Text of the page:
A few weeks ago, we learned that the upcoming Honda Clarity BEV will have an 80-mile range (hinted at at the same time, but not confirmed, was a cost of around $35,000).

The Honda Clarity, currently only offered as a fuel cell vehicle, will also be offered as a plug-in electric vehicle later in 2017.

The Honda Clarity, currently only offered as a fuel cell vehicle, will also be offered as a plug-in electric vehicle later in 2017.

Anything under 100 miles can seem like a real step backwards in the era of the 238-mile Chevy Bolt and roughly-the-same Tesla Model 3, but, that's not how Honda sees the Clarity BEV's range at all. In fact, Steve Center, vice president of environmental business development at American Honda Motor, said that putting an 80-mile battery into the car was "very deliberate." Here's why.

Center told InsideEVs that the three-pronged approach that Honda is using with the Clarity - remember, the car will also be available with plug-in hybrid and hydrogen fuel cell powertrains - allowed the automaker to tune the all-electric model to deliver exactly what drivers want.

The Clarity Fuel Cell is for EV fans who are willing to compromise on finding a refueling station but want to be seen as a technological leader. The PHEV Clarity, on the other hand, offers your average driver the chance to go electric for around 40 miles a charge without making any real changes to their driving or refueling habits (other than having the opportunity to charge up at home). So, where does that leave the BEV Clarity? Well, Center said, that's for the purists who want to charge at home and only want to drive on electric power. Honda's history with the Fit EV, he said, proves that 80 miles is enough for this crowd. Adding more range would increase costs, and Honda doesn't want to do that.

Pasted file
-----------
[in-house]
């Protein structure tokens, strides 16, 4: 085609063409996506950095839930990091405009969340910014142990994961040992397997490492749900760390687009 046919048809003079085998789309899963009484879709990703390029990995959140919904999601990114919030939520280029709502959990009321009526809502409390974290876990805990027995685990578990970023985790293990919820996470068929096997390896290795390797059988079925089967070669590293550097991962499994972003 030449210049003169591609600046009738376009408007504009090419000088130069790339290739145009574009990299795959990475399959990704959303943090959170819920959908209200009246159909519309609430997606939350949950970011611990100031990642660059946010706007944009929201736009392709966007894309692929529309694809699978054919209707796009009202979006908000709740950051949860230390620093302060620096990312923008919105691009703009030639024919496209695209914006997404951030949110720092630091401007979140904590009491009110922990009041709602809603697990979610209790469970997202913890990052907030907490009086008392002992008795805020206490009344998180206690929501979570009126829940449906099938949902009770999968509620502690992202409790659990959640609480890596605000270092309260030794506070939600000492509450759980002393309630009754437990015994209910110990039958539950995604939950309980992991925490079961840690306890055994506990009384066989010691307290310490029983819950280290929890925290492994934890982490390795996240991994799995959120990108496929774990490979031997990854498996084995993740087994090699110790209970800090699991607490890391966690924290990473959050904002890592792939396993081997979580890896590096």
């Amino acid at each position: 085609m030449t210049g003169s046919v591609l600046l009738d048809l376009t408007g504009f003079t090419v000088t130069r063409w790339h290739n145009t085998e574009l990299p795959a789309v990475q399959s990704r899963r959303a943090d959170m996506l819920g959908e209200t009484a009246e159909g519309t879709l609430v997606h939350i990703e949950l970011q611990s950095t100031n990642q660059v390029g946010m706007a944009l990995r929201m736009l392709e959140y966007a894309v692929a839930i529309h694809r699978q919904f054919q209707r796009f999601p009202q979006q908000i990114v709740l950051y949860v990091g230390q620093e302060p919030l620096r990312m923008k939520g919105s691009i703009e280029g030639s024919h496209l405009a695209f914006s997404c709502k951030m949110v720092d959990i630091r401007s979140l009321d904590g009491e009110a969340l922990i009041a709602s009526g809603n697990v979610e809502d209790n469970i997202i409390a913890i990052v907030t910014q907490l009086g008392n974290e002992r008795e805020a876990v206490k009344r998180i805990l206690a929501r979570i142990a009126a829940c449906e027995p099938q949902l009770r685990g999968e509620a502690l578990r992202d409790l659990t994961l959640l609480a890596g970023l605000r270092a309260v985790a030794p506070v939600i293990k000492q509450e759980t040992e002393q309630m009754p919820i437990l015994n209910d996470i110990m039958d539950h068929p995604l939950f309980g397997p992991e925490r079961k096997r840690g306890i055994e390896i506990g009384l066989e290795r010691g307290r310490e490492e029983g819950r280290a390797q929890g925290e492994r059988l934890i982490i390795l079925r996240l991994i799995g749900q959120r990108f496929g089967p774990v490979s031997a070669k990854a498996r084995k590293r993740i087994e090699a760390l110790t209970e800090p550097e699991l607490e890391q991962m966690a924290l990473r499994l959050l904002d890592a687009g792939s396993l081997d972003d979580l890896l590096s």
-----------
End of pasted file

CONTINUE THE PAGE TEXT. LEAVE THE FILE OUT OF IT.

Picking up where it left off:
With 80 miles being enough, in Honda's calculation, the Clarity wins out over its competitors thanks to being a "segment leader in size and comfort," according to promotional materials Honda handed out about the Clarity family recently.

Honda calls the fuel-cell model the "ultimate ZEV," and the PHEV the, "long range electrified vehicle." In other words, there's just no room in the Clarity triangle for a long-range BEV.